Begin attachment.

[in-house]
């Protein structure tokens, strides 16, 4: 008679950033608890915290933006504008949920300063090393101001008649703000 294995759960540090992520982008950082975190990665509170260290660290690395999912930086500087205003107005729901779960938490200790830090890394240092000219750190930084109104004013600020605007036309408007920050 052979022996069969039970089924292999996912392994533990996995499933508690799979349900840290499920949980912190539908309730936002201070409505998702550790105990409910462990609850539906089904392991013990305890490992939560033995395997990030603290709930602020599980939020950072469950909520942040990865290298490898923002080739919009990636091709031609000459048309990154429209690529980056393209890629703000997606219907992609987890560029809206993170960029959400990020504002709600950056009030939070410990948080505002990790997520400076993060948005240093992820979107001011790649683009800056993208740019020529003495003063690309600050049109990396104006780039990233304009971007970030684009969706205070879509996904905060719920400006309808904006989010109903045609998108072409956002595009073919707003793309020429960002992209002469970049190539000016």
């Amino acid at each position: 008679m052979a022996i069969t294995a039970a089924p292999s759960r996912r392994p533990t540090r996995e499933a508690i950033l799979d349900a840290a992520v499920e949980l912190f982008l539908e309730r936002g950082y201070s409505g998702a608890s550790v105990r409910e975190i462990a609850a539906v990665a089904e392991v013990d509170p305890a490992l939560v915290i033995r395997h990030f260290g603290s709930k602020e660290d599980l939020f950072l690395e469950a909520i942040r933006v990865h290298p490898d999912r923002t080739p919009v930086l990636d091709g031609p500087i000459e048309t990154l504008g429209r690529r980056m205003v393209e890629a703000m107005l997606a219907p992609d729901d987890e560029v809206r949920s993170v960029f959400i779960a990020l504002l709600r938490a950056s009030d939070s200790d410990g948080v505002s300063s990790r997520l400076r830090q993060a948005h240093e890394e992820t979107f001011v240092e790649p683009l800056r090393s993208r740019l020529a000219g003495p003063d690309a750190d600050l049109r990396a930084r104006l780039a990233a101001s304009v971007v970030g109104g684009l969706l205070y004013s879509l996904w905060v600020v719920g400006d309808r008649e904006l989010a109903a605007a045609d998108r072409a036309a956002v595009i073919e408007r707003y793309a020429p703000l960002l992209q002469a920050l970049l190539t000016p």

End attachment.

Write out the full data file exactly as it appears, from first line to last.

[in-house]
């Protein structure tokens, strides 16, 4: 008679950033608890915290933006504008949920300063090393101001008649703000 294995759960540090992520982008950082975190990665509170260290660290690395999912930086500087205003107005729901779960938490200790830090890394240092000219750190930084109104004013600020605007036309408007920050 052979022996069969039970089924292999996912392994533990996995499933508690799979349900840290499920949980912190539908309730936002201070409505998702550790105990409910462990609850539906089904392991013990305890490992939560033995395997990030603290709930602020599980939020950072469950909520942040990865290298490898923002080739919009990636091709031609000459048309990154429209690529980056393209890629703000997606219907992609987890560029809206993170960029959400990020504002709600950056009030939070410990948080505002990790997520400076993060948005240093992820979107001011790649683009800056993208740019020529003495003063690309600050049109990396104006780039990233304009971007970030684009969706205070879509996904905060719920400006309808904006989010109903045609998108072409956002595009073919707003793309020429960002992209002469970049190539000016």
């Amino acid at each position: 008679m052979a022996i069969t294995a039970a089924p292999s759960r996912r392994p533990t540090r996995e499933a508690i950033l799979d349900a840290a992520v499920e949980l912190f982008l539908e309730r936002g950082y201070s409505g998702a608890s550790v105990r409910e975190i462990a609850a539906v990665a089904e392991v013990d509170p305890a490992l939560v915290i033995r395997h990030f260290g603290s709930k602020e660290d599980l939020f950072l690395e469950a909520i942040r933006v990865h290298p490898d999912r923002t080739p919009v930086l990636d091709g031609p500087i000459e048309t990154l504008g429209r690529r980056m205003v393209e890629a703000m107005l997606a219907p992609d729901d987890e560029v809206r949920s993170v960029f959400i779960a990020l504002l709600r938490a950056s009030d939070s200790d410990g948080v505002s300063s990790r997520l400076r830090q993060a948005h240093e890394e992820t979107f001011v240092e790649p683009l800056r090393s993208r740019l020529a000219g003495p003063d690309a750190d600050l049109r990396a930084r104006l780039a990233a101001s304009v971007v970030g109104g684009l969706l205070y004013s879509l996904w905060v600020v719920g400006d309808r008649e904006l989010a109903a605007a045609d998108r072409a036309a956002v595009i073919e408007r707003y793309a020429p703000l960002l992209q002469a920050l970049l190539t000016p």